It’s safe to assume that we’ve all experienced a coincidence or two in our day-to-day lives before, but for the most part, these occurrences are inconsequential. In fact, coincidences are guaranteed to happen all the time, given that there are many, many events occurring, however, some are much less likely to occur.
Take the many coincidences that allowed all of life to exist, and even the entire universe to exist, for example. Had these events never happened, not a single living thing would roam the Earth, nor any other planet for that matter.
As such, these aren’t you’re average, run-of-the-mill coincidences; these are universal lotto tickets, and our universe has certainly won the lottery.
The first of these great coincidences to occur was during the earliest period of the universe’s existence: the Big Bang. Just after the Big Bang occurred, according to the models that we’ve developed today, the energy density of the Big Bang and it’s rate of expansion would have to be proportioned just right to prevent either a “great crunch” or “great dissipation” from happening. In the case of the former, if the energy density is too high, the universe will collapse into itself; in the case of the latter, if the energy density is too low, stars and subsequent galaxies will not form.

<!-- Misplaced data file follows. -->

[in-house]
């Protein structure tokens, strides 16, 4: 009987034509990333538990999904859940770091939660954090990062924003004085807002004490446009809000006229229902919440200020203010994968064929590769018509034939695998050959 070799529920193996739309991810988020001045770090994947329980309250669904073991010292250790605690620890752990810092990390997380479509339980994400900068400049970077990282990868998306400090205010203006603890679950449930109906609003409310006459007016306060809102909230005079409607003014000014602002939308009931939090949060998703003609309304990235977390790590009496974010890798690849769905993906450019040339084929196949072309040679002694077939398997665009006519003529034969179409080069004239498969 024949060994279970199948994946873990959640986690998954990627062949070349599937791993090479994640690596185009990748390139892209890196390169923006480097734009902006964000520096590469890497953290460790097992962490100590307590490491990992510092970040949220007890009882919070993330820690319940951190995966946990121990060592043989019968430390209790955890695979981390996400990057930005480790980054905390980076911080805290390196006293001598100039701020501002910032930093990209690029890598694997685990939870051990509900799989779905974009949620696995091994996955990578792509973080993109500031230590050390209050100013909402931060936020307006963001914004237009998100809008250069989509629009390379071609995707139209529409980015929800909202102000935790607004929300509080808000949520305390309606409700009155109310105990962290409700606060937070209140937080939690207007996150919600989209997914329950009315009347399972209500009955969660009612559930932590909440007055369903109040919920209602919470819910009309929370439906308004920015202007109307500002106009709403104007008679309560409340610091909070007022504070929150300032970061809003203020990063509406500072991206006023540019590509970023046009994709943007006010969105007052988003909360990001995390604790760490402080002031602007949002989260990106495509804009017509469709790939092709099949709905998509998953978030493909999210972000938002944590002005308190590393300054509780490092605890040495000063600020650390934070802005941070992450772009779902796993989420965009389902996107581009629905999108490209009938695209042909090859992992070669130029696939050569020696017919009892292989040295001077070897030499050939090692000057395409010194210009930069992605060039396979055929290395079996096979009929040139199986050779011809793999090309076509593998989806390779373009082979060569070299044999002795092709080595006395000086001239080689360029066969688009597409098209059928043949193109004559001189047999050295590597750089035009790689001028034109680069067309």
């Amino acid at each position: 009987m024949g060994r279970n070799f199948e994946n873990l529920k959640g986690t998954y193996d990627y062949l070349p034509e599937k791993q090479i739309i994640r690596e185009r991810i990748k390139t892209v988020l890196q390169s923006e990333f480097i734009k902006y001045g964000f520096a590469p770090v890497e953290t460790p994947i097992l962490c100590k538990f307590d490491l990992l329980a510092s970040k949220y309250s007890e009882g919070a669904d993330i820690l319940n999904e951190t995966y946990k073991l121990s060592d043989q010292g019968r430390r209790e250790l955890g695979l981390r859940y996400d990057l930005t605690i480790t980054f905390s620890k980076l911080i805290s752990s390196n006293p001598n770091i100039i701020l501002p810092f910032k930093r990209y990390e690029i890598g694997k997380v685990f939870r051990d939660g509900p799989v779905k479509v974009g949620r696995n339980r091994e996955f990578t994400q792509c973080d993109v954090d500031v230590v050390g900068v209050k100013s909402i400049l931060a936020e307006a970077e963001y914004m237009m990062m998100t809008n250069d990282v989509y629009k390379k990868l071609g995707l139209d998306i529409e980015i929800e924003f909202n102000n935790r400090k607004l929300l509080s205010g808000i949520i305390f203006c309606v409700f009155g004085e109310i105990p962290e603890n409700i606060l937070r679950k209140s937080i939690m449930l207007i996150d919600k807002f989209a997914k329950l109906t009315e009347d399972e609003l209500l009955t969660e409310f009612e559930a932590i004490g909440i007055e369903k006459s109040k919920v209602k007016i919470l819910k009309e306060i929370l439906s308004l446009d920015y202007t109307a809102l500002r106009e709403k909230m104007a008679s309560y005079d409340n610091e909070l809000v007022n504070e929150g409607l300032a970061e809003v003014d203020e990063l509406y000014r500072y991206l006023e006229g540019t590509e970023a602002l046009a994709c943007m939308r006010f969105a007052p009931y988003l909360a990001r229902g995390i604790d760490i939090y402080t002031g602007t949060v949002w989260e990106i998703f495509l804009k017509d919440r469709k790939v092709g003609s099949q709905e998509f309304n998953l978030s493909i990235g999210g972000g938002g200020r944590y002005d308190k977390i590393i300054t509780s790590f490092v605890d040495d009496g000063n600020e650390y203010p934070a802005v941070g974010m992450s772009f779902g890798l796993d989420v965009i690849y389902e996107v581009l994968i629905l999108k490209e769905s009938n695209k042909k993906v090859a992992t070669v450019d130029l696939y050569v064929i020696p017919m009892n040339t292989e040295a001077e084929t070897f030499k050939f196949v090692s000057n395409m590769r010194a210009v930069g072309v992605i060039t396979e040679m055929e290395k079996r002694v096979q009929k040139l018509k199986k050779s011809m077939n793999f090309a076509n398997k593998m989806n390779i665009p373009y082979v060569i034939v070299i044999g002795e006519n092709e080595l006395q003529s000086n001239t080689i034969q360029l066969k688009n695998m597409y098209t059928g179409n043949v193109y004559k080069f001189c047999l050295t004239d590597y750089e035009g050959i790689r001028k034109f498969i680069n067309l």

However, as luck would have it, the universe we inhabit exists on a razor’s edge found within the sweet spot between the two extremes: not too dense and not too dispersed. This specialized zone is referred to in scientific jargon as W=-1. Unfortunately, those same models that discovered this coincidence also determined that our universe’s place in this zone is an unstable one, with a slight deviation in said value that would ultimately spell disaster for the entire cosmos.